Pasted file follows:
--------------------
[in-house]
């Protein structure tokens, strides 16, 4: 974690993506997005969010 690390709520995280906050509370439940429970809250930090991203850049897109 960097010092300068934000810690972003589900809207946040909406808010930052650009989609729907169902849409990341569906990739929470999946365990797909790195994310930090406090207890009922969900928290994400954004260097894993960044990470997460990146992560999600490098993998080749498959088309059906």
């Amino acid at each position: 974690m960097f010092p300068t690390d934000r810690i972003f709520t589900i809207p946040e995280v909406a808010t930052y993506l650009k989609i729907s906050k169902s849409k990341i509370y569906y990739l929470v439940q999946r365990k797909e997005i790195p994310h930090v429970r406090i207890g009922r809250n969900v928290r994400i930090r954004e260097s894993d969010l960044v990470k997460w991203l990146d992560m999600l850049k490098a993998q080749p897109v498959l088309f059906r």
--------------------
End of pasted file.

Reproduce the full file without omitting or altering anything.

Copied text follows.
[in-house]
């Protein structure tokens, strides 16, 4: 974690993506997005969010 690390709520995280906050509370439940429970809250930090991203850049897109 960097010092300068934000810690972003589900809207946040909406808010930052650009989609729907169902849409990341569906990739929470999946365990797909790195994310930090406090207890009922969900928290994400954004260097894993960044990470997460990146992560999600490098993998080749498959088309059906």
């Amino acid at each position: 974690m960097f010092p300068t690390d934000r810690i972003f709520t589900i809207p946040e995280v909406a808010t930052y993506l650009k989609i729907s906050k169902s849409k990341i509370y569906y990739l929470v439940q999946r365990k797909e997005i790195p994310h930090v429970r406090i207890g009922r809250n969900v928290r994400i930090r954004e260097s894993d969010l960044v990470k997460w991203l990146d992560m999600l850049k490098a993998q080749p897109v498959l088309f059906r």